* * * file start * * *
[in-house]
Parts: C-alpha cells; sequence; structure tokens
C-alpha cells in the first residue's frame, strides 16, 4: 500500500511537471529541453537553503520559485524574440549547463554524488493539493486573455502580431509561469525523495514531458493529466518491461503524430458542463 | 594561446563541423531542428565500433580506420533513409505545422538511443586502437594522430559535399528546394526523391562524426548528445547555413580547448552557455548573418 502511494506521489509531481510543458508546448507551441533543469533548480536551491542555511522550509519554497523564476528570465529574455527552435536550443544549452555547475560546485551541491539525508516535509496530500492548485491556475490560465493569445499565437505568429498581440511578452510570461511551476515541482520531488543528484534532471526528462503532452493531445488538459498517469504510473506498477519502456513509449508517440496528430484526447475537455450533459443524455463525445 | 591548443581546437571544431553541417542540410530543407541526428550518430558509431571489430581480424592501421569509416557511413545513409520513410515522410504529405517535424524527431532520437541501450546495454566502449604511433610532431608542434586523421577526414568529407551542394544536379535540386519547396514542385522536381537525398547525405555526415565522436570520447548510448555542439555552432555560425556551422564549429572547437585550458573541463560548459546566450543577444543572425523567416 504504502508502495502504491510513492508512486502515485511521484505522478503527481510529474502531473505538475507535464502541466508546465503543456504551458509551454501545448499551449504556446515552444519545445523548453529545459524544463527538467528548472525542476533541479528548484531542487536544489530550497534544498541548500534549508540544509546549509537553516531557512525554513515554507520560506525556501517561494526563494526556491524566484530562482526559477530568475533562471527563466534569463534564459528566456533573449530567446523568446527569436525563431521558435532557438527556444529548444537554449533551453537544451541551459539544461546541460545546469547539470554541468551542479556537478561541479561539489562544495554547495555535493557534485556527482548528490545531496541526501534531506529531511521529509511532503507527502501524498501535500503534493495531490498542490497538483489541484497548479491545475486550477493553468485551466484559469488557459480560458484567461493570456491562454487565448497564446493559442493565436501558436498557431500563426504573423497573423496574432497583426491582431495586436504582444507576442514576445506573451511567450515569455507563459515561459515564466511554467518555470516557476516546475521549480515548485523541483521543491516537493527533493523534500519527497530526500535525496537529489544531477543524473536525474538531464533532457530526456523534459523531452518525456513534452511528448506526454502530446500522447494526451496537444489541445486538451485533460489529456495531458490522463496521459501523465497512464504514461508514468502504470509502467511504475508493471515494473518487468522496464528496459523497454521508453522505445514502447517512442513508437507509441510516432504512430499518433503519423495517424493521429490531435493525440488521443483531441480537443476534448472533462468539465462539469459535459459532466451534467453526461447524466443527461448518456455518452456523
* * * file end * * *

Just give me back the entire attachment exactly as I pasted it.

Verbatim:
[in-house]
Parts: C-alpha cells; sequence; structure tokens
C-alpha cells in the first residue's frame, strides 16, 4: 500500500511537471529541453537553503520559485524574440549547463554524488493539493486573455502580431509561469525523495514531458493529466518491461503524430458542463 | 594561446563541423531542428565500433580506420533513409505545422538511443586502437594522430559535399528546394526523391562524426548528445547555413580547448552557455548573418 502511494506521489509531481510543458508546448507551441533543469533548480536551491542555511522550509519554497523564476528570465529574455527552435536550443544549452555547475560546485551541491539525508516535509496530500492548485491556475490560465493569445499565437505568429498581440511578452510570461511551476515541482520531488543528484534532471526528462503532452493531445488538459498517469504510473506498477519502456513509449508517440496528430484526447475537455450533459443524455463525445 | 591548443581546437571544431553541417542540410530543407541526428550518430558509431571489430581480424592501421569509416557511413545513409520513410515522410504529405517535424524527431532520437541501450546495454566502449604511433610532431608542434586523421577526414568529407551542394544536379535540386519547396514542385522536381537525398547525405555526415565522436570520447548510448555542439555552432555560425556551422564549429572547437585550458573541463560548459546566450543577444543572425523567416 504504502508502495502504491510513492508512486502515485511521484505522478503527481510529474502531473505538475507535464502541466508546465503543456504551458509551454501545448499551449504556446515552444519545445523548453529545459524544463527538467528548472525542476533541479528548484531542487536544489530550497534544498541548500534549508540544509546549509537553516531557512525554513515554507520560506525556501517561494526563494526556491524566484530562482526559477530568475533562471527563466534569463534564459528566456533573449530567446523568446527569436525563431521558435532557438527556444529548444537554449533551453537544451541551459539544461546541460545546469547539470554541468551542479556537478561541479561539489562544495554547495555535493557534485556527482548528490545531496541526501534531506529531511521529509511532503507527502501524498501535500503534493495531490498542490497538483489541484497548479491545475486550477493553468485551466484559469488557459480560458484567461493570456491562454487565448497564446493559442493565436501558436498557431500563426504573423497573423496574432497583426491582431495586436504582444507576442514576445506573451511567450515569455507563459515561459515564466511554467518555470516557476516546475521549480515548485523541483521543491516537493527533493523534500519527497530526500535525496537529489544531477543524473536525474538531464533532457530526456523534459523531452518525456513534452511528448506526454502530446500522447494526451496537444489541445486538451485533460489529456495531458490522463496521459501523465497512464504514461508514468502504470509502467511504475508493471515494473518487468522496464528496459523497454521508453522505445514502447517512442513508437507509441510516432504512430499518433503519423495517424493521429490531435493525440488521443483531441480537443476534448472533462468539465462539469459535459459532466451534467453526461447524466443527461448518456455518452456523